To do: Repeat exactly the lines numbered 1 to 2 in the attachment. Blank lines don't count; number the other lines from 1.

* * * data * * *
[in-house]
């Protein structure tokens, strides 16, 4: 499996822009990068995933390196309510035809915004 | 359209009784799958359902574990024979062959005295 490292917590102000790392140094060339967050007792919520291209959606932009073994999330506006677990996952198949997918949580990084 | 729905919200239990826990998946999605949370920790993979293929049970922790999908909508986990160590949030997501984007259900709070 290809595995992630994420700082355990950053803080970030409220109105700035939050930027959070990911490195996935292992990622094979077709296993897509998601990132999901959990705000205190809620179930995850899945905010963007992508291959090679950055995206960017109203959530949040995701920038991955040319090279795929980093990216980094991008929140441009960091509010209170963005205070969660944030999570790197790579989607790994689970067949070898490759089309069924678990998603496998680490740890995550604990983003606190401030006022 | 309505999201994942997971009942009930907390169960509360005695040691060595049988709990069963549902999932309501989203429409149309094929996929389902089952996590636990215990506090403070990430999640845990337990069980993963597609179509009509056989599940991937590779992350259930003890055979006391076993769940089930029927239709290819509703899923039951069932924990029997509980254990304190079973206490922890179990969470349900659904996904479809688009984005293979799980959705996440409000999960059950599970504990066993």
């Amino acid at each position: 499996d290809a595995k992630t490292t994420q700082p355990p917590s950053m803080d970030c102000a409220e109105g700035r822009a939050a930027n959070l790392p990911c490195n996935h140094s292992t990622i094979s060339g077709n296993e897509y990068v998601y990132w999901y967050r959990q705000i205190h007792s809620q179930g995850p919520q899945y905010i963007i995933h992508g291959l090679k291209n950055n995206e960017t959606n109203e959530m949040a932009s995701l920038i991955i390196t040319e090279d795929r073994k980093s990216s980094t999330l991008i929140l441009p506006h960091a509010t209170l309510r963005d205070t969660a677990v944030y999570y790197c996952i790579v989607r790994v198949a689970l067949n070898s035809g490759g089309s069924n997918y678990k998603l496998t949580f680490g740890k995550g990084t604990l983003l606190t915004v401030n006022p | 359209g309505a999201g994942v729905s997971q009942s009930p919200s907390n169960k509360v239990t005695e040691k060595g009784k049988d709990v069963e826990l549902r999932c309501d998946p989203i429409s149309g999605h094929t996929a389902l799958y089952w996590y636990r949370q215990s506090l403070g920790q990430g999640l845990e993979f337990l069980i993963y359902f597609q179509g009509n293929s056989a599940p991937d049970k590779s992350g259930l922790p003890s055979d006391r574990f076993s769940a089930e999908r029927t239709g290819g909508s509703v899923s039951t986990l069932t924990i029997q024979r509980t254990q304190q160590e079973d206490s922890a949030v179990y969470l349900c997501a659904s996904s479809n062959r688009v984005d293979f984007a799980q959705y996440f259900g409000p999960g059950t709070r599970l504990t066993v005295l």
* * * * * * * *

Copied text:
[in-house]
């Protein structure tokens, strides 16, 4: 499996822009990068995933390196309510035809915004 | 359209009784799958359902574990024979062959005295 490292917590102000790392140094060339967050007792919520291209959606932009073994999330506006677990996952198949997918949580990084 | 729905919200239990826990998946999605949370920790993979293929049970922790999908909508986990160590949030997501984007259900709070 290809595995992630994420700082355990950053803080970030409220109105700035939050930027959070990911490195996935292992990622094979077709296993897509998601990132999901959990705000205190809620179930995850899945905010963007992508291959090679950055995206960017109203959530949040995701920038991955040319090279795929980093990216980094991008929140441009960091509010209170963005205070969660944030999570790197790579989607790994689970067949070898490759089309069924678990998603496998680490740890995550604990983003606190401030006022 | 309505999201994942997971009942009930907390169960509360005695040691060595049988709990069963549902999932309501989203429409149309094929996929389902089952996590636990215990506090403070990430999640845990337990069980993963597609179509009509056989599940991937590779992350259930003890055979006391076993769940089930029927239709290819509703899923039951069932924990029997509980254990304190079973206490922890179990969470349900659904996904479809688009984005293979799980959705996440409000999960059950599970504990066993």